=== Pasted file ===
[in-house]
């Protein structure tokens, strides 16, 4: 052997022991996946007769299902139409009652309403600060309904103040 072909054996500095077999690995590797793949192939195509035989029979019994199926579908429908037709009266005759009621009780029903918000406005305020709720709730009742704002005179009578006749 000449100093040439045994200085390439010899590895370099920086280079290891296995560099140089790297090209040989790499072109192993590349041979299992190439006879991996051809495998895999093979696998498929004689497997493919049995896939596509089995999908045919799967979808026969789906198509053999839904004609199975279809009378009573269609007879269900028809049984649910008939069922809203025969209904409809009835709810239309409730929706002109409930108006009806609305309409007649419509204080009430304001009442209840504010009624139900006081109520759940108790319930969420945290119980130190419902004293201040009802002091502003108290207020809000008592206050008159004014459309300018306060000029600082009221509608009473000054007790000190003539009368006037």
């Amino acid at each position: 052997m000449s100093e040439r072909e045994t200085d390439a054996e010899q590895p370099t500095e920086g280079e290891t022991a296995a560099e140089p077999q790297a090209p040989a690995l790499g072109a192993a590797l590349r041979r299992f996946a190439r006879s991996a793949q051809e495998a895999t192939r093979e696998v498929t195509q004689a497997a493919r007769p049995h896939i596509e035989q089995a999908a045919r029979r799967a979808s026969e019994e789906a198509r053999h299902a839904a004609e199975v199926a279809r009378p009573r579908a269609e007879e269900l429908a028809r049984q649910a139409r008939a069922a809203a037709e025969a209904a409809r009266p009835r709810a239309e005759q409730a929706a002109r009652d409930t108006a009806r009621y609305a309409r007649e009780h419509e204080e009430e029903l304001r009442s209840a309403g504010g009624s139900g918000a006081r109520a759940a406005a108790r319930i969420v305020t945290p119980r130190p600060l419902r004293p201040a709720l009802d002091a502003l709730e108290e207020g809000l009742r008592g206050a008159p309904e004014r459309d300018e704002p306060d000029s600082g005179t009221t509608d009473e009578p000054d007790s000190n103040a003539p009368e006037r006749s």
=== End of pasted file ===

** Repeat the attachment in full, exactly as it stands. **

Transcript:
[in-house]
């Protein structure tokens, strides 16, 4: 052997022991996946007769299902139409009652309403600060309904103040 072909054996500095077999690995590797793949192939195509035989029979019994199926579908429908037709009266005759009621009780029903918000406005305020709720709730009742704002005179009578006749 000449100093040439045994200085390439010899590895370099920086280079290891296995560099140089790297090209040989790499072109192993590349041979299992190439006879991996051809495998895999093979696998498929004689497997493919049995896939596509089995999908045919799967979808026969789906198509053999839904004609199975279809009378009573269609007879269900028809049984649910008939069922809203025969209904409809009835709810239309409730929706002109409930108006009806609305309409007649419509204080009430304001009442209840504010009624139900006081109520759940108790319930969420945290119980130190419902004293201040009802002091502003108290207020809000008592206050008159004014459309300018306060000029600082009221509608009473000054007790000190003539009368006037």
């Amino acid at each position: 052997m000449s100093e040439r072909e045994t200085d390439a054996e010899q590895p370099t500095e920086g280079e290891t022991a296995a560099e140089p077999q790297a090209p040989a690995l790499g072109a192993a590797l590349r041979r299992f996946a190439r006879s991996a793949q051809e495998a895999t192939r093979e696998v498929t195509q004689a497997a493919r007769p049995h896939i596509e035989q089995a999908a045919r029979r799967a979808s026969e019994e789906a198509r053999h299902a839904a004609e199975v199926a279809r009378p009573r579908a269609e007879e269900l429908a028809r049984q649910a139409r008939a069922a809203a037709e025969a209904a409809r009266p009835r709810a239309e005759q409730a929706a002109r009652d409930t108006a009806r009621y609305a309409r007649e009780h419509e204080e009430e029903l304001r009442s209840a309403g504010g009624s139900g918000a006081r109520a759940a406005a108790r319930i969420v305020t945290p119980r130190p600060l419902r004293p201040a709720l009802d002091a502003l709730e108290e207020g809000l009742r008592g206050a008159p309904e004014r459309d300018e704002p306060d000029s600082g005179t009221t509608d009473e009578p000054d007790s000190n103040a003539p009368e006037r006749s």